Our Library was Founded by Women!
The Woman’s Club of Media
How did the foundation of Women’s Clubs begin?
Founded in 1890, the General Federation of Women’s Clubs can be traced back to 1868 when Jane Cunningham Croly, a professional journalist, attempted to attend a dinner at an all-male press club honoring British novelist Charles Dickens. Croly was denied admittance based upon her gender, and in response, formed a woman’s club and invited women’s clubs throughout the United States to pursue the cause of federation.
Meet the Women Who Founded Our Library:
The Woman’s Club of Media started as a literary society called “The Wheel” with 13 women in 1894. The President was the Hub, the members were the Spokes, and the Rim was the editor and outreach to the community. The women of The Wheel, after writing a constitution and bylaws, officially became The Woman’s Club of Media, and joined the PA State Federation of the GFWC. The Club quickly outgrew meeting at the home of the first President, Rebecca L. Smith, and within a short time, there were 175 members.
What of the Men in Media?
Ironically, after meeting in many varied places, the Woman’s Club of Media was given space in the Media Men’s Club. Men were admitted to the Woman’s Club as Associate Members on the payment of an annual fee and were entitled to the same privileges except voting and holding office.
The Wheel, as a the Symbol for the Rotary Clubs was established in 1905, and is said to illustrate “Civilization, Movement and Service work in action.” In Media, the symbol of the Wheel was used by the Woman’s Club over a decade earlier, and the Rotary Club of Media has always been a friend and sponsor of the Library.
How did these women use their collective voices?
The women sponsored classes in Literature and American History, with lectures and musical performances. During Clara B. Miller’s tenure as President (1897-1900), topics on current events were added, along with a commitment to open a Media Library.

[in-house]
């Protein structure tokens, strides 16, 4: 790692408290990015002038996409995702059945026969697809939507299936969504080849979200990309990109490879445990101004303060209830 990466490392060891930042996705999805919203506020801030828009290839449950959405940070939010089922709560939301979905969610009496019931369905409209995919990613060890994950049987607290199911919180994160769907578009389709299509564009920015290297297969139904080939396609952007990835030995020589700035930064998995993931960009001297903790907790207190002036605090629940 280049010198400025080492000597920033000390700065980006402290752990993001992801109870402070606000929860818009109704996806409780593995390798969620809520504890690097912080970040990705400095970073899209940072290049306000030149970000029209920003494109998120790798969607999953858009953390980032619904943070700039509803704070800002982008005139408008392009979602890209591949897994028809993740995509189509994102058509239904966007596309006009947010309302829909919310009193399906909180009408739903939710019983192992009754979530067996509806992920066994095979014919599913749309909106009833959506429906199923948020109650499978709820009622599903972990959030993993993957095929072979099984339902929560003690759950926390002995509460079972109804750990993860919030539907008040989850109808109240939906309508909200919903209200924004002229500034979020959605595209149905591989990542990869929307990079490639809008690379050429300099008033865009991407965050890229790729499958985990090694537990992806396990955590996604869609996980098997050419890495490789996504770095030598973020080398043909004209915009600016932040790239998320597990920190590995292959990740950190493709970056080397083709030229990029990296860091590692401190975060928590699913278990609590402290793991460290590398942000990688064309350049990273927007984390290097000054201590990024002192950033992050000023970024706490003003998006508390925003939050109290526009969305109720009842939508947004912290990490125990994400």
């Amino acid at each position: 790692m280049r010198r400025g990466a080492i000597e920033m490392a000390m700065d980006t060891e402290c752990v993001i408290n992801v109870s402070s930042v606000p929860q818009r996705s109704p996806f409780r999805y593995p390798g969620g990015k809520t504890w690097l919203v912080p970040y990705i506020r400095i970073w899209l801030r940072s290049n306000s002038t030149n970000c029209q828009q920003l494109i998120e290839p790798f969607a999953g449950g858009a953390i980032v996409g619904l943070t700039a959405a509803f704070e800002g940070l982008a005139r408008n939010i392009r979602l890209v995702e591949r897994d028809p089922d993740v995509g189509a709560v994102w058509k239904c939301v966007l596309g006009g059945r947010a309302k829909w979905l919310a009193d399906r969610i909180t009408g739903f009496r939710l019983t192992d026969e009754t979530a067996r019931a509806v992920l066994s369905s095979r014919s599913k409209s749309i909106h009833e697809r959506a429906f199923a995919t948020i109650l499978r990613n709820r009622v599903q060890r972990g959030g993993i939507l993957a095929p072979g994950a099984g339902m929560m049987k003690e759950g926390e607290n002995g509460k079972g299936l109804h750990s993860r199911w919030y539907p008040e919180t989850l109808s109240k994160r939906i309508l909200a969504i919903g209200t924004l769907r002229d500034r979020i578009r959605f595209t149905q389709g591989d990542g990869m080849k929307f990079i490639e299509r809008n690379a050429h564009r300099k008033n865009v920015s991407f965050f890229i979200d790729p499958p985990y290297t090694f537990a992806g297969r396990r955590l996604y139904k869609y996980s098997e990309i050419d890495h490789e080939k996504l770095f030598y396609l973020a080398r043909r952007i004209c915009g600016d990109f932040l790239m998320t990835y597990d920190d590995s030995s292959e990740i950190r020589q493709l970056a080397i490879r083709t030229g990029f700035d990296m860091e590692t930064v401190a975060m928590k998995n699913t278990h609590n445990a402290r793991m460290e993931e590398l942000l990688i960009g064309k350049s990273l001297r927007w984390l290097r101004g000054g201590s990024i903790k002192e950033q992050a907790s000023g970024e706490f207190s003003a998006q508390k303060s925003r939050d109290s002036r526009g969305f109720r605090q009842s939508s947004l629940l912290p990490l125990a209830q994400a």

In 1901, during Susanna M. Gaskill’s tenure as the President, the Woman’s Club of Media opened The Media Free Library, in a room on the second floor of the combined Borough Hall and Firehouse building, with 700 books.
The Media Free Library room became overcrowded spreading into the Council Chambers. In response, the Woman’s Club of Media adopted the Motto “Labor Omnia Vincet” (Work Conquers All), and set about the task of building a library.
In 1907, under President Alice H. Janeway, the Club held fundraising events, community soliciting campaigns, and land was provided by the Media Borough.
In 1908, they raised enough money to open The Media Free Library Association on the corner of Jackson and Jasper Streets (adjacent to what was the old Post Office and previous Borough Hall, now Spasso Italian Grill).
In 1966, The Woman’s Club of Media proclaimed:
Realizing that good free library service is a vital part of life in any community, the Woman’s Club of Media voted to make support of the proposed library addition its Capitol Improvement Project. This library was started by the Club in 1901, and a sense of responsibility towards it, and interest in its growth has prevailed through the years. It was an obvious and popular choice.
Club President Elizabeth Strine and Jr. President Drusilla Barmby break ground on the 1966 renovation.